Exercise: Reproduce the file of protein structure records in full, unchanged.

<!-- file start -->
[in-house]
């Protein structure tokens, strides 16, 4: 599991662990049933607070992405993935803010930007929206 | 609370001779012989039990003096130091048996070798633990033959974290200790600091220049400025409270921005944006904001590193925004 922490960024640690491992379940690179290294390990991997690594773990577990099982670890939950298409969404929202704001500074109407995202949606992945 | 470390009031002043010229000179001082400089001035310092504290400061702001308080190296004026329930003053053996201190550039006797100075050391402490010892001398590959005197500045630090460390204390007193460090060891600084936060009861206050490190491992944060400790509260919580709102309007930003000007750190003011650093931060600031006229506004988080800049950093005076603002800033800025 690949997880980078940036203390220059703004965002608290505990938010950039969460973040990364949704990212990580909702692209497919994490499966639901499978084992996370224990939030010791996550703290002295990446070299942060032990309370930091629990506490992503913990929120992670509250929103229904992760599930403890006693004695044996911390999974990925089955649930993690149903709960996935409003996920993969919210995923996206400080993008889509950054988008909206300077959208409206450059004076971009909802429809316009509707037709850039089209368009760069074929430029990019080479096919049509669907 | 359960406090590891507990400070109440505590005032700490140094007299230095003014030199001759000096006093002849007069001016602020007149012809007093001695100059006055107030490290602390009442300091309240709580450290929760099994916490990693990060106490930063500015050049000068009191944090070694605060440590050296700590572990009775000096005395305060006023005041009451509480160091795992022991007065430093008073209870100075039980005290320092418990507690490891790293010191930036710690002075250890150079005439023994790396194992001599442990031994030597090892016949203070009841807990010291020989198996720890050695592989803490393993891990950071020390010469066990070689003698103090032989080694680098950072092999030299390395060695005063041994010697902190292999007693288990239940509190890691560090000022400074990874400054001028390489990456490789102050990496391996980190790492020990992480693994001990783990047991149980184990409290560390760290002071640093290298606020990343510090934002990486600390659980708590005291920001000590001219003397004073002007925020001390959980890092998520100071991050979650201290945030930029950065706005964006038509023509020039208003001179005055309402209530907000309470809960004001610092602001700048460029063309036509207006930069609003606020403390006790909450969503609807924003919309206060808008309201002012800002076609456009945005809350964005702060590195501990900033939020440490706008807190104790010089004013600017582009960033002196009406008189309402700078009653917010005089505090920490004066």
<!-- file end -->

[in-house]
């Protein structure tokens, strides 16, 4: 599991662990049933607070992405993935803010930007929206 | 609370001779012989039990003096130091048996070798633990033959974290200790600091220049400025409270921005944006904001590193925004 922490960024640690491992379940690179290294390990991997690594773990577990099982670890939950298409969404929202704001500074109407995202949606992945 | 470390009031002043010229000179001082400089001035310092504290400061702001308080190296004026329930003053053996201190550039006797100075050391402490010892001398590959005197500045630090460390204390007193460090060891600084936060009861206050490190491992944060400790509260919580709102309007930003000007750190003011650093931060600031006229506004988080800049950093005076603002800033800025 690949997880980078940036203390220059703004965002608290505990938010950039969460973040990364949704990212990580909702692209497919994490499966639901499978084992996370224990939030010791996550703290002295990446070299942060032990309370930091629990506490992503913990929120992670509250929103229904992760599930403890006693004695044996911390999974990925089955649930993690149903709960996935409003996920993969919210995923996206400080993008889509950054988008909206300077959208409206450059004076971009909802429809316009509707037709850039089209368009760069074929430029990019080479096919049509669907 | 359960406090590891507990400070109440505590005032700490140094007299230095003014030199001759000096006093002849007069001016602020007149012809007093001695100059006055107030490290602390009442300091309240709580450290929760099994916490990693990060106490930063500015050049000068009191944090070694605060440590050296700590572990009775000096005395305060006023005041009451509480160091795992022991007065430093008073209870100075039980005290320092418990507690490891790293010191930036710690002075250890150079005439023994790396194992001599442990031994030597090892016949203070009841807990010291020989198996720890050695592989803490393993891990950071020390010469066990070689003698103090032989080694680098950072092999030299390395060695005063041994010697902190292999007693288990239940509190890691560090000022400074990874400054001028390489990456490789102050990496391996980190790492020990992480693994001990783990047991149980184990409290560390760290002071640093290298606020990343510090934002990486600390659980708590005291920001000590001219003397004073002007925020001390959980890092998520100071991050979650201290945030930029950065706005964006038509023509020039208003001179005055309402209530907000309470809960004001610092602001700048460029063309036509207006930069609003606020403390006790909450969503609807924003919309206060808008309201002012800002076609456009945005809350964005702060590195501990900033939020440490706008807190104790010089004013600017582009960033002196009406008189309402700078009653917010005089505090920490004066």